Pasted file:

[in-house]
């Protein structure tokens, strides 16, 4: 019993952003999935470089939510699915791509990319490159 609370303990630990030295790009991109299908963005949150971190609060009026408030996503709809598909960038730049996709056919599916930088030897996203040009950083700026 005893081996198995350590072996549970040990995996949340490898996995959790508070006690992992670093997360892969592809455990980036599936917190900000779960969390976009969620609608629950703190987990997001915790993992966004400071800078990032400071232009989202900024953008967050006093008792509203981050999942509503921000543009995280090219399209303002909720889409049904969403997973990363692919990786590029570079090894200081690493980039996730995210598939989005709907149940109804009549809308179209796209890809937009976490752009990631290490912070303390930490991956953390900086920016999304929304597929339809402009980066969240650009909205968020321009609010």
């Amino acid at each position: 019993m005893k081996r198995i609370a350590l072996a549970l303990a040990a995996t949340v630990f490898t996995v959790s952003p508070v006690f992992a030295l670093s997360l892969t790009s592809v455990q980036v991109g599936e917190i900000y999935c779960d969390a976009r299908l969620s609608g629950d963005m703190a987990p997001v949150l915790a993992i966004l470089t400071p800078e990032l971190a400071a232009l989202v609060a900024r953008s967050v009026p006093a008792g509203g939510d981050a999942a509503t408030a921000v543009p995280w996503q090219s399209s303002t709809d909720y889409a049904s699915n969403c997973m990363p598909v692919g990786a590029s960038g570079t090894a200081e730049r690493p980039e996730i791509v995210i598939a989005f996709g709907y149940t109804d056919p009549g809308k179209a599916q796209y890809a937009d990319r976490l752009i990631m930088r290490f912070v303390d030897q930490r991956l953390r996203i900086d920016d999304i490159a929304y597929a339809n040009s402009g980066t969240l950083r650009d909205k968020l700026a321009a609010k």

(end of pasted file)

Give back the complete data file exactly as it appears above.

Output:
[in-house]
């Protein structure tokens, strides 16, 4: 019993952003999935470089939510699915791509990319490159 609370303990630990030295790009991109299908963005949150971190609060009026408030996503709809598909960038730049996709056919599916930088030897996203040009950083700026 005893081996198995350590072996549970040990995996949340490898996995959790508070006690992992670093997360892969592809455990980036599936917190900000779960969390976009969620609608629950703190987990997001915790993992966004400071800078990032400071232009989202900024953008967050006093008792509203981050999942509503921000543009995280090219399209303002909720889409049904969403997973990363692919990786590029570079090894200081690493980039996730995210598939989005709907149940109804009549809308179209796209890809937009976490752009990631290490912070303390930490991956953390900086920016999304929304597929339809402009980066969240650009909205968020321009609010």
């Amino acid at each position: 019993m005893k081996r198995i609370a350590l072996a549970l303990a040990a995996t949340v630990f490898t996995v959790s952003p508070v006690f992992a030295l670093s997360l892969t790009s592809v455990q980036v991109g599936e917190i900000y999935c779960d969390a976009r299908l969620s609608g629950d963005m703190a987990p997001v949150l915790a993992i966004l470089t400071p800078e990032l971190a400071a232009l989202v609060a900024r953008s967050v009026p006093a008792g509203g939510d981050a999942a509503t408030a921000v543009p995280w996503q090219s399209s303002t709809d909720y889409a049904s699915n969403c997973m990363p598909v692919g990786a590029s960038g570079t090894a200081e730049r690493p980039e996730i791509v995210i598939a989005f996709g709907y149940t109804d056919p009549g809308k179209a599916q796209y890809a937009d990319r976490l752009i990631m930088r290490f912070v303390d030897q930490r991956l953390r996203i900086d920016d999304i490159a929304y597929a339809n040009s402009g980066t969240l950083r650009d909205k968020l700026a321009a609010k």